Sayeth the Court:
Frank Visconi, proceeding pro se, appeals a district court judgment dismissing his action filed under the Administrative Procedure Act (APA), 5 U.S.C. § 706, challenging the denial of his request to correct his military records…
the Purple Heart. Id. Finally, it found no evidence that he was entitled to the CAR. Id. at 513.
Although Visconi offered a large volume of evidence in support of his request for a Bronze Star and a Purple Heart, the documents that he provided, including the April 25, 1969 letter from William Kenneflick Jones, id. at 116, do not satisfy the applicable regulatory criteria. And, significantly, the citations that Visconi provided for the Bronze Star and Purple Heart, purportedly issued to him in 1969, do more to undermine his claim than to support it. When Visconi made his initial request in 2006, he stated that he had never received the awards and did not know whether recommendations were ever made or granted. Id. at 287-88. It was only after this request was denied that Visconi claimed to have actually received the awards and to have the citations that accompanied them. Id. at 371. At no point has Visconi acknowledged this discrepancy or explained his failure to include the citations in his initial request.
Further, the MMMA offered several compelling reasons for its determination that these documents were not authentic. Id. at 187, 512-13. Visconi argues that this authenticity determination is suspect because it took three years to make. But this is not accurate—Visconi first submitted the citations in March 2008, and the MMMA made its ruling in May 2009—and in any event the passage of time has no bearing on the accuracy of the determination. Visconi also argues that he provided evidence disproving the authenticity determination that the BCNR failed to adequately consider. But, when reviewing an agency decision, we do not “reweigh the evidence” or substitute our judgment for that of the agency. Big Branch Res., Inc. v. Ogle, 737 F.3d 1063, 1069 (6th Cir. 2013) (citation omitted); see Haselwander v. McHugh, 878 F. Supp. 2d 101, 107 (D.D.C. 2012).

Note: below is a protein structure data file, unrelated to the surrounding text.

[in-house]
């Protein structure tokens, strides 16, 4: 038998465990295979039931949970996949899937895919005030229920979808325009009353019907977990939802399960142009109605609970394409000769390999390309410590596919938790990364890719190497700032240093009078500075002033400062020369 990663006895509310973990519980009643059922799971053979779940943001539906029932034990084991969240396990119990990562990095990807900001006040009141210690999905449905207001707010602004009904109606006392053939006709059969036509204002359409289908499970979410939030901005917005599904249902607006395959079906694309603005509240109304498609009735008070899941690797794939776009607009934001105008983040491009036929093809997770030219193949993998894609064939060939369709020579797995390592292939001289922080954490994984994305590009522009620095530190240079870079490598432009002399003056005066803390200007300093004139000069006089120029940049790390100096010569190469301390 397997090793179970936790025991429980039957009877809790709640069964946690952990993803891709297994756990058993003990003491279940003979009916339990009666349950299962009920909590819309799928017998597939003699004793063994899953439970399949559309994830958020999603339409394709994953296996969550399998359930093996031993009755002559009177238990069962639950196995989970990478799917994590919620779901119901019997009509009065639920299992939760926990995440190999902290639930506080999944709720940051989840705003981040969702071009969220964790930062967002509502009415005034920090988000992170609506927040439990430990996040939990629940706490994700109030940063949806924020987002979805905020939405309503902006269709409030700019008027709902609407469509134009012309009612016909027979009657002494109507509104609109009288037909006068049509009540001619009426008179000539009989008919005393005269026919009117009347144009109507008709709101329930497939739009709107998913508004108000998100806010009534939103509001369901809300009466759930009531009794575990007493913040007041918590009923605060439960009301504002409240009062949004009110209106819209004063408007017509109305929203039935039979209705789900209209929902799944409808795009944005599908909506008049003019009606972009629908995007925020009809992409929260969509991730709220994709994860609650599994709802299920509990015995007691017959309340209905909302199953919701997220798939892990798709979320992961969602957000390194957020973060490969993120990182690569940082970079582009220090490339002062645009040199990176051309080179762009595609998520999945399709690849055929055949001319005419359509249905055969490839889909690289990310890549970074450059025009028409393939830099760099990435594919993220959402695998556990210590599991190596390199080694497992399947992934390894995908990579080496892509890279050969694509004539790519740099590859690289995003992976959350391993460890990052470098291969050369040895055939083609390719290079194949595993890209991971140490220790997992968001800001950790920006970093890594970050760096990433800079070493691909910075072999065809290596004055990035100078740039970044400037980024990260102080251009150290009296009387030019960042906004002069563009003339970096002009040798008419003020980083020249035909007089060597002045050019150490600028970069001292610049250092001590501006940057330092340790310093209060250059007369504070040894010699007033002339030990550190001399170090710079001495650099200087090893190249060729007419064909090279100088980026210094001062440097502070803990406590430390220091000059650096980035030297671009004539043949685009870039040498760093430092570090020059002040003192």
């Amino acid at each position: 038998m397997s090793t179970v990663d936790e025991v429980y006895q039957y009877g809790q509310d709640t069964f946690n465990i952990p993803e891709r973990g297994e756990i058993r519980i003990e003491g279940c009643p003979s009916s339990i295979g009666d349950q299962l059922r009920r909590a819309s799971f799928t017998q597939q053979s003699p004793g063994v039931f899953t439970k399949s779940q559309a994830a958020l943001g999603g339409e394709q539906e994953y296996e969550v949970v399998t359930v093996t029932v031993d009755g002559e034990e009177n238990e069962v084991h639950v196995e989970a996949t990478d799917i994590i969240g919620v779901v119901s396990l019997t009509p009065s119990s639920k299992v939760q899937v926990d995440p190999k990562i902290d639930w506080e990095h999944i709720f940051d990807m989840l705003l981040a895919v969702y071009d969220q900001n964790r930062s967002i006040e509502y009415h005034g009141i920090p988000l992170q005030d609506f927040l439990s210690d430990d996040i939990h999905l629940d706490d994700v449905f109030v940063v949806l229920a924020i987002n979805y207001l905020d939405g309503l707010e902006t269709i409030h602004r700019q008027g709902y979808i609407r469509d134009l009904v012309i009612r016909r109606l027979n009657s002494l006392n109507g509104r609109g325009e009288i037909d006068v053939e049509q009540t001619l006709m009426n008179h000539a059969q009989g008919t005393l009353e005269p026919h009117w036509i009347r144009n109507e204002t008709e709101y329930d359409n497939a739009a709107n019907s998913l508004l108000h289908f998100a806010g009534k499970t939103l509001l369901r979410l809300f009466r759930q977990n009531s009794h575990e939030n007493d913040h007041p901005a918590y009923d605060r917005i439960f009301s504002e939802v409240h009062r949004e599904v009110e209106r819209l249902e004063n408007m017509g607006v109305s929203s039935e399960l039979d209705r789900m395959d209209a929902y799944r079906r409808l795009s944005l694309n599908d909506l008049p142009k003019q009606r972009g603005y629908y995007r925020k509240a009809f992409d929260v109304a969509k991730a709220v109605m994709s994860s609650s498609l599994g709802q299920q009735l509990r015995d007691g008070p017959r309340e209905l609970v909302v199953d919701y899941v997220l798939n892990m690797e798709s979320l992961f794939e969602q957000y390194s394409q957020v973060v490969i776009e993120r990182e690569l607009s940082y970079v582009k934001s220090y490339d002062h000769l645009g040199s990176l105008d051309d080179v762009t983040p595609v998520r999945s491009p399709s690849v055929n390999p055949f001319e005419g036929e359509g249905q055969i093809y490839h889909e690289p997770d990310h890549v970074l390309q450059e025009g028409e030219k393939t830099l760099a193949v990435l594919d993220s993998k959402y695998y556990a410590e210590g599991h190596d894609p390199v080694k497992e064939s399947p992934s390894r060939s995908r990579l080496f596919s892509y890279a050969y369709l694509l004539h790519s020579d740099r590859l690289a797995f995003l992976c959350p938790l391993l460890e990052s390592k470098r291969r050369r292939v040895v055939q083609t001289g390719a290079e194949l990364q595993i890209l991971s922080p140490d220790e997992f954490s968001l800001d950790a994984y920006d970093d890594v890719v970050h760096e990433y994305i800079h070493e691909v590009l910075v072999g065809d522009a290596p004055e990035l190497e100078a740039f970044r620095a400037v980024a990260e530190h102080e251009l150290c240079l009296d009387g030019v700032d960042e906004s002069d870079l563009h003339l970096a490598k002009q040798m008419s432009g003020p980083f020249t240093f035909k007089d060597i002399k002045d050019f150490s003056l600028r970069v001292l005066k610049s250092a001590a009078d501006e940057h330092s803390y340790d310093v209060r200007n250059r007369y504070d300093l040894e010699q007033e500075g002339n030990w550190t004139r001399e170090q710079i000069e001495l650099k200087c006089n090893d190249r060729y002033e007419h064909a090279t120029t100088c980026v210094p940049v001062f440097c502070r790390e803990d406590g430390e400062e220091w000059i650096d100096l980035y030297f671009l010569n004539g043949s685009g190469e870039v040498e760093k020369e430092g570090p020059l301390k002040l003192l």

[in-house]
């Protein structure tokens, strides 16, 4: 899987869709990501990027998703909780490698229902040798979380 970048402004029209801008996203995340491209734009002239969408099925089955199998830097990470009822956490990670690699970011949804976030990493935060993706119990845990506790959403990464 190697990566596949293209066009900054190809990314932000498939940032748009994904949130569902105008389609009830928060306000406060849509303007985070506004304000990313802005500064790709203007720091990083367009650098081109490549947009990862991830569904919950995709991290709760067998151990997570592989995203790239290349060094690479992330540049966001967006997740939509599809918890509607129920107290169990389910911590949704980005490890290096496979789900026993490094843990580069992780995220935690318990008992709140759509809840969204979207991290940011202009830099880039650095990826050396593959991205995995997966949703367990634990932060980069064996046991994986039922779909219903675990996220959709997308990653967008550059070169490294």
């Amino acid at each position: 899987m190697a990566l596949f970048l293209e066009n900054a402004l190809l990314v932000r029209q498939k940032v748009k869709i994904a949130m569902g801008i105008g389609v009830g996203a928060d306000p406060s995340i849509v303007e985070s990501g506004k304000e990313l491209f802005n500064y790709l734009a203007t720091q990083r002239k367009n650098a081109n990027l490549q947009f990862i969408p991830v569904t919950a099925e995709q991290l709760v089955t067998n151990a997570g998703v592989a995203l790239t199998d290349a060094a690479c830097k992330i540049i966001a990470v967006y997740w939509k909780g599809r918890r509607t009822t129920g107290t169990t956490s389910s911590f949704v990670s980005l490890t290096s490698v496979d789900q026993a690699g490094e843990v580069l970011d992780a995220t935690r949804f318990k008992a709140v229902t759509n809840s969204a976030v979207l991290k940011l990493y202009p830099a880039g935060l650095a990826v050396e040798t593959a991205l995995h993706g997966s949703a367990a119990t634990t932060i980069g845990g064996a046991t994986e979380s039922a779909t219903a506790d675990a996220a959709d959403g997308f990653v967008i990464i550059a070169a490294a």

Moreover, Visconi does not support this assertion with citations to the record, and the record does not bear out his claim. For example, Visconi points out that, according to the Navy’s own regulations, there can be “many varieties of style for the same award.” SECNAVINST 1650.1H at § 220.3(e)(3). But that provision further states that awards must satisfy the “basic requirements” outlined in the awards manual. Id. The Bronze Star citation that Visconi provided did not do so. And, in any event, the fact that a Bronze Star citation can be issued in a variety of styles does not disprove the MMMA’s determination that the citation provided by Visconi was not in a recognized format. Visconi further posits that Bronze Star citations issued during the same time period were signed by individuals other than the Commanding General and that Purple Heart awards must sometimes be accompanied by citations. But the sole example of a Purple Heart “citation” that Visconi provides was prepared on a personal computer by one of the recipient’s treating physicians because the award was not recorded in the recipient’s official military record. A.R. at 189, 192.
The other evidence Visconi submitted in support of his requests for reconsideration provides at best indirect support for his claim that he is entitled to these awards and falls short of the documentation required by Navy regulations. This includes letters written by or on behalf of two of his superiors in Vietnam, C.J. Daigle and Eugene L. Polderdyke, and a letter from Gerald Mollohan, who served in another unit in the same area as Visconi. Id. at 46-47, 51-52; Pl.’s Resp. at 398. Because none of these individuals personally witnessed the underlying acts for which Visconi sought the Purple Heart and the Bronze Star, they do not substantiate his claim of entitlement to these awards.
In sum, there was no evidence in Visconi’s military record to show that he was treated for a wound sustained as a result of enemy action, as required to award a Purple Heart, and no evidence that he was recommended for a Bronze Star. Accordingly, the BCNR rationally refused to correct Visconi’s military record. And, in light of this determination, the BCNR did not act arbitrarily by declining to grant Visconi’s request for a personal appearance or by declining to reconsider its ruling after Visconi took a polygraph test and had his citations analyzed by a handwriting expert.
If there is a bright side to this, it is that the Stolen Valor Tournament is approaching….
Category: Phony soldiers